Sep 22, 2012; Flushing, NY,USA; New York Mets left fielder Jason Bay (44) flies out to right during the eighth inning against the Miami Marlins at Citi Field. Mandatory Credit: Anthony Gruppuso-US PREWIRE

Could the Rays Sign Jason Bay?

Back in July of 2008, the Rays thought they had Jason Bay. It had been reported that the Rays had acquired Bay in exchange for shortstop prospect Reid Brignac and pitching prospect Jeff Niemann, and Rays fans were excited because Bay would be a big addition to the middle of the Rays lineup. However, the trade somehow fell through and Bay ended up in Boston instead in the blockbuster 3-team trade that sent Manny Ramirez to the Dodgers. The Rays moved without him and beat Bay’s Red Sox in the ALCS despite Bay’s .292 average. Bay then had a nice season in 2009 with the Red Sox, posting a .267/.384/.537 line with 29 doubles, 36 homers, 119 RBI, and 13 stolen bases in 151 games, and Bay parlayed that into a four year contract with the New York Mets. But since coming to New York, Bay has completely collapsed between injuries, including two concussions, and simply poor performance, managing just a .234/.318/.369 line in 288 games and 1125 plate appearances, hitting just 26 home runs, less than he had in 2009 alone. On Wednesday, Bay and the Mets agreed to part ways and now Bay is a free agent hoping to pick of the pieces of his career. Could the Rays be a possible fit on a low-risk deal?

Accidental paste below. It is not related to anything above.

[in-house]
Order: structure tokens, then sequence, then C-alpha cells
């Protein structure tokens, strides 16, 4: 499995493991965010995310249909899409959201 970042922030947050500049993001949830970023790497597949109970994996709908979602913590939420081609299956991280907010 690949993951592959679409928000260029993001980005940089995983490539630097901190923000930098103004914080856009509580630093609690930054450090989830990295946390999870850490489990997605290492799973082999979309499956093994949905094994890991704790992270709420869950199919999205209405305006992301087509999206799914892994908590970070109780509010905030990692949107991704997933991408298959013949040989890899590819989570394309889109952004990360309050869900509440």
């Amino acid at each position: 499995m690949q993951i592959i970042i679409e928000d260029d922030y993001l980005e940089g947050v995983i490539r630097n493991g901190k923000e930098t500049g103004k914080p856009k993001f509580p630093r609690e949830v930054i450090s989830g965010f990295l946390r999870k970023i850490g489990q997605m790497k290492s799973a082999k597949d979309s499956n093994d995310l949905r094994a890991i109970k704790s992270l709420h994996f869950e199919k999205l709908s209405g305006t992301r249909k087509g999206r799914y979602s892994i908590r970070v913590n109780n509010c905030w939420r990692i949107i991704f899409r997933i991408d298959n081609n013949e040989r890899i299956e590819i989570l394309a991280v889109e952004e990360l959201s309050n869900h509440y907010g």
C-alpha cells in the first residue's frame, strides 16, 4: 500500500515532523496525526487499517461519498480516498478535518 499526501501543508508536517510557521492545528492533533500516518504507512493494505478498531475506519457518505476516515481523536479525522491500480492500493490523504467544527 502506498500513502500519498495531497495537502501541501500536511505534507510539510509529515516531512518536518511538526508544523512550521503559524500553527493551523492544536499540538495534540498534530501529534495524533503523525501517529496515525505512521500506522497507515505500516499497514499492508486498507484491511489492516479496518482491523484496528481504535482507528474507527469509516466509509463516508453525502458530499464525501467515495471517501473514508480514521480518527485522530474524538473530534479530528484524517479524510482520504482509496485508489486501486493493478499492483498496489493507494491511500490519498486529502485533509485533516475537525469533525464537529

Bay turned 34 in September and is not the same player who posted a .280/.375/.519 line with 181 home runs, 30 per season, from 2004 until 2009. But he is not as bad as he was the past three years with the Mets, where injuries and the pressure to perform caused him to completely implode. Bay is a left fielder and the Rays have at-bats to offer him. He has been injury prone and he’ll have the opportunity to play some designated hitter. And being in Tampa Bay on a minor league deal or a low-value major league contract, the pressure will be completely off of him. The Rays are not asking for much. If Bay hit 15 home runs (the pace he was at per 162 games when healthy from 2010 to 2012), steals double-digit bases (like he did each year from 2008 to 2011), gets on base at a solid clip (Bay had a 10.6% walk rate even with the Mets), and stays healthy while splitting time between left field and DH, the Rays would be thrilled. Jason Bay could finally end up in Tampa Bay, and it could be best for everyone involved.

Tags: Jason Bay Tampa Bay Rays

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